The Senate on Tuesday defeated a proposal to take up the Green New Deal as both parties shunned an opportunity to debate a comprehensive climate change plan offered by Democrats. Majority Republicans forced the vote as they seek to turn the Green New Deal into a wedge issue in the 2020 elections. Democrats called the GOP's move a "sham" and said it carries its own political risk by mocking an issue that a growing number of Americans care deeply about, the AP reports. Senators voted 57-0 against a procedural motion to take up the nonbinding resolution, which calls for the US to shift away from fossil fuels such as oil and coal and replace them with renewable sources such as wind and solar power. Four Democrats joined all 53 Senate Republicans in opposing the motion to take up the climate plan. Forty-three Democrats voted "present" to protest the GOP's action.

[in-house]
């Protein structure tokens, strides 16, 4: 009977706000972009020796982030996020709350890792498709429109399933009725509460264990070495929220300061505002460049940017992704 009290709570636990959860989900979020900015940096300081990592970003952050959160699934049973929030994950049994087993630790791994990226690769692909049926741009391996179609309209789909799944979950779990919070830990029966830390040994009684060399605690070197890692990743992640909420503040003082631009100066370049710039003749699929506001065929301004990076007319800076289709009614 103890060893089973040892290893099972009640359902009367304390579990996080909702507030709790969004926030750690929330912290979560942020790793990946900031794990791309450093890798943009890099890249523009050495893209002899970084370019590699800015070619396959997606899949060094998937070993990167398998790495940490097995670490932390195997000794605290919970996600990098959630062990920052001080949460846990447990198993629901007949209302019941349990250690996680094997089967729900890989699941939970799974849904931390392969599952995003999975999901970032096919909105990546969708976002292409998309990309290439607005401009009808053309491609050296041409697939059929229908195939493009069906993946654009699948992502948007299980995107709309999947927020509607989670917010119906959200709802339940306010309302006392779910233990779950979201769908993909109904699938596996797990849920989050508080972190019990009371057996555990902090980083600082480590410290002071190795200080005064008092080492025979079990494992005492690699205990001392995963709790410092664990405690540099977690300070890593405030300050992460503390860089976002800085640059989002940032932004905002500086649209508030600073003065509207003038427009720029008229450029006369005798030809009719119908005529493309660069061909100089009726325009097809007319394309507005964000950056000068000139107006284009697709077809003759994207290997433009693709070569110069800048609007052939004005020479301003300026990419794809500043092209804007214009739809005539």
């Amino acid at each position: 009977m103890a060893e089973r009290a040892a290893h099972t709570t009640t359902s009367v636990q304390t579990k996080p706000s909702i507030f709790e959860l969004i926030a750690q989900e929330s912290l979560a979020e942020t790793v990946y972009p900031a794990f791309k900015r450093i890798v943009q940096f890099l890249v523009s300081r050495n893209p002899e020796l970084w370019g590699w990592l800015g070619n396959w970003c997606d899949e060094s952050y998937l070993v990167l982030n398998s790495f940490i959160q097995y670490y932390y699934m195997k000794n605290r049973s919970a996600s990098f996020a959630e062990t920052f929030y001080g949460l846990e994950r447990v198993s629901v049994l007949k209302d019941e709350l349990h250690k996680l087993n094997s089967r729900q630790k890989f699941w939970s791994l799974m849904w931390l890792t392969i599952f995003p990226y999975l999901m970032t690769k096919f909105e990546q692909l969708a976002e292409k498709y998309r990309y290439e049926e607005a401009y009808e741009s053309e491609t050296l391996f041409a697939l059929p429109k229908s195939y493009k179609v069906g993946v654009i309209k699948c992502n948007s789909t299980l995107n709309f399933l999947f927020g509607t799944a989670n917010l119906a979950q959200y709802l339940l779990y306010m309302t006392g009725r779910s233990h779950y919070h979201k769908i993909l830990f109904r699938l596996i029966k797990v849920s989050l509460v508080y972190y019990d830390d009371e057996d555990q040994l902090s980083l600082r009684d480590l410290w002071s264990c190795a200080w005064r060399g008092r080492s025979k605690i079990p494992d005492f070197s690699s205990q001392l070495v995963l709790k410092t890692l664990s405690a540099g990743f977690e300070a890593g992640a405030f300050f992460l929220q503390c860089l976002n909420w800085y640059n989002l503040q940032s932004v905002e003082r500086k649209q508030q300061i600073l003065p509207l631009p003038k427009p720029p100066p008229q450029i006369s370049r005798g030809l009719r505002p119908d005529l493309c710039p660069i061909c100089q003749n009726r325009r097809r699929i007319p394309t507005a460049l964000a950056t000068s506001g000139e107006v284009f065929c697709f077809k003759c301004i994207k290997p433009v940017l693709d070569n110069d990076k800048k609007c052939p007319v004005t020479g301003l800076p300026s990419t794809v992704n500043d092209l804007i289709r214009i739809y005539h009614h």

Democrats accused the GOP of quashing debate by blocking public hearings and expert testimony about the consequences of inaction on climate change. CNN calls the debate over the proposal "spirited" and "largely political." In shifting the US economy away from fossil fuels, the Green New Deal calls for virtual elimination by 2030 of greenhouse gas emissions responsible for global warming. The plan has broad support among Democratic activists, and all six of the 2020 presidential contenders serving in the Senate have signed on as co-sponsors, putting it at the forefront of the party's sprawling primary race. But, as CNN explains, even though the majority of Democrats support the ideas, they weren't willing to vote on the proposal before it was in final legislative form—and they were also concerned about getting caught in a Republican "trap" by backing a plan that Republicans then use against them during the 2020 campaign. USA Today reports there are no immediate plans to bring the Green New Deal to the House floor for a vote.
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